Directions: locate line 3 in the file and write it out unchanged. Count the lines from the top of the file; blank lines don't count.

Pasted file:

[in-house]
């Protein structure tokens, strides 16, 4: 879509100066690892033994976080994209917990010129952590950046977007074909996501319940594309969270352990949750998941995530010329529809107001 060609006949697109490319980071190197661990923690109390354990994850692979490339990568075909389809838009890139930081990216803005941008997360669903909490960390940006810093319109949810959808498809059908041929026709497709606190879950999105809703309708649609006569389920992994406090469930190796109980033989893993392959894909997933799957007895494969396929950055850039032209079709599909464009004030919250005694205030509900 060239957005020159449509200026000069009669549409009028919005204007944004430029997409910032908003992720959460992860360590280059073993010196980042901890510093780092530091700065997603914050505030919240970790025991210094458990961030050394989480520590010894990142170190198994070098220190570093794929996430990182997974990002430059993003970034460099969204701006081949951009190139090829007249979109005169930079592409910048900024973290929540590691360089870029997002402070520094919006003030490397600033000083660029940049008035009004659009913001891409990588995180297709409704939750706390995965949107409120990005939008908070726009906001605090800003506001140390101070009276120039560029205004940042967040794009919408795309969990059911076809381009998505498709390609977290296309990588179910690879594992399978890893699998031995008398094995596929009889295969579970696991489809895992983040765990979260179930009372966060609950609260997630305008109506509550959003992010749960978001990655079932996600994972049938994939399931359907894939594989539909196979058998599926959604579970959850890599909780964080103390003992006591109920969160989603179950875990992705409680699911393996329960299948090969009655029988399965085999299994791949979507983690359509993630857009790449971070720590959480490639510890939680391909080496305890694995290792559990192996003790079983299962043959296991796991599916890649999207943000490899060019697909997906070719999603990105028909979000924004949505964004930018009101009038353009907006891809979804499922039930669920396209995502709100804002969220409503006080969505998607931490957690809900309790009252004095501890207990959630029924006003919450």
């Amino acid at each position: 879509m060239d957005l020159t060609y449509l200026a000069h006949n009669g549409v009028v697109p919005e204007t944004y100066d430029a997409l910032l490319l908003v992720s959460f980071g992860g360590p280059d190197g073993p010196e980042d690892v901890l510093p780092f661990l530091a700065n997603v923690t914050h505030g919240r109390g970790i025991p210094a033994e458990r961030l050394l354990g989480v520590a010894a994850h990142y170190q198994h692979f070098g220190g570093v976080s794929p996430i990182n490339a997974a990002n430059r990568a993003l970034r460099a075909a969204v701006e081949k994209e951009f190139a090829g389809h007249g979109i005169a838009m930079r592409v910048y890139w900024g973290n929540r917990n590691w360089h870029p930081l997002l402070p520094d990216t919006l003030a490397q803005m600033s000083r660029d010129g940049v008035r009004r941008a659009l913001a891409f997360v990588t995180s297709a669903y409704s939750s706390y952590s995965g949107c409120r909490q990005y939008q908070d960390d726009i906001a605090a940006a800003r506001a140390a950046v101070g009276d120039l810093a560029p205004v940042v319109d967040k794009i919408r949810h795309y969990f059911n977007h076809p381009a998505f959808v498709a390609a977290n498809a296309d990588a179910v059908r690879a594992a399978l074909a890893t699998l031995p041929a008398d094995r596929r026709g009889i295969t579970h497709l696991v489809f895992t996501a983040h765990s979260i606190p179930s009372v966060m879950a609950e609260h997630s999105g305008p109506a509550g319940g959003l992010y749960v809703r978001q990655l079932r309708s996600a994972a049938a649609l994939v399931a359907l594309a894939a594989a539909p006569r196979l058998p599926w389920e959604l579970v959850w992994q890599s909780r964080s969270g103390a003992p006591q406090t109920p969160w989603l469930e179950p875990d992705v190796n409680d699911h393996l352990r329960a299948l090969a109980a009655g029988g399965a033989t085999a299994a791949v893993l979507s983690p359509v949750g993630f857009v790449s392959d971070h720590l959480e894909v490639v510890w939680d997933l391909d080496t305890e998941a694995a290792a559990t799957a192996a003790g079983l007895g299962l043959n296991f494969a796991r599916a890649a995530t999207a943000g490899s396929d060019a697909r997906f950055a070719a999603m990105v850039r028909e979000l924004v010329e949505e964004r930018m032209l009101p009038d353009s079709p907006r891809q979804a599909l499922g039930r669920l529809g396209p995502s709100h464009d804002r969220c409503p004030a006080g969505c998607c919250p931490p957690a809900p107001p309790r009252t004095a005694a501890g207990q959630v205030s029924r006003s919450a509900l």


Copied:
């Amino acid at each position: 879509m060239d957005l020159t060609y449509l200026a000069h006949n009669g549409v009028v697109p919005e204007t944004y100066d430029a997409l910032l490319l908003v992720s959460f980071g992860g360590p280059d190197g073993p010196e980042d690892v901890l510093p780092f661990l530091a700065n997603v923690t914050h505030g919240r109390g970790i025991p210094a033994e458990r961030l050394l354990g989480v520590a010894a994850h990142y170190q198994h692979f070098g220190g570093v976080s794929p996430i990182n490339a997974a990002n430059r990568a993003l970034r460099a075909a969204v701006e081949k994209e951009f190139a090829g389809h007249g979109i005169a838009m930079r592409v910048y890139w900024g973290n929540r917990n590691w360089h870029p930081l997002l402070p520094d990216t919006l003030a490397q803005m600033s000083r660029d010129g940049v008035r009004r941008a659009l913001a891409f997360v990588t995180s297709a669903y409704s939750s706390y952590s995965g949107c409120r909490q990005y939008q908070d960390d726009i906001a605090a940006a800003r506001a140390a950046v101070g009276d120039l810093a560029p205004v940042v319109d967040k794009i919408r949810h795309y969990f059911n977007h076809p381009a998505f959808v498709a390609a977290n498809a296309d990588a179910v059908r690879a594992a399978l074909a890893t699998l031995p041929a008398d094995r596929r026709g009889i295969t579970h497709l696991v489809f895992t996501a983040h765990s979260i606190p179930s009372v966060m879950a609950e609260h997630s999105g305008p109506a509550g319940g959003l992010y749960v809703r978001q990655l079932r309708s996600a994972a049938a649609l994939v399931a359907l594309a894939a594989a539909p006569r196979l058998p599926w389920e959604l579970v959850w992994q890599s909780r964080s969270g103390a003992p006591q406090t109920p969160w989603l469930e179950p875990d992705v190796n409680d699911h393996l352990r329960a299948l090969a109980a009655g029988g399965a033989t085999a299994a791949v893993l979507s983690p359509v949750g993630f857009v790449s392959d971070h720590l959480e894909v490639v510890w939680d997933l391909d080496t305890e998941a694995a290792a559990t799957a192996a003790g079983l007895g299962l043959n296991f494969a796991r599916a890649a995530t999207a943000g490899s396929d060019a697909r997906f950055a070719a999603m990105v850039r028909e979000l924004v010329e949505e964004r930018m032209l009101p009038d353009s079709p907006r891809q979804a599909l499922g039930r669920l529809g396209p995502s709100h464009d804002r969220c409503p004030a006080g969505c998607c919250p931490p957690a809900p107001p309790r009252t004095a005694a501890g207990q959630v205030s029924r006003s919450a509900l």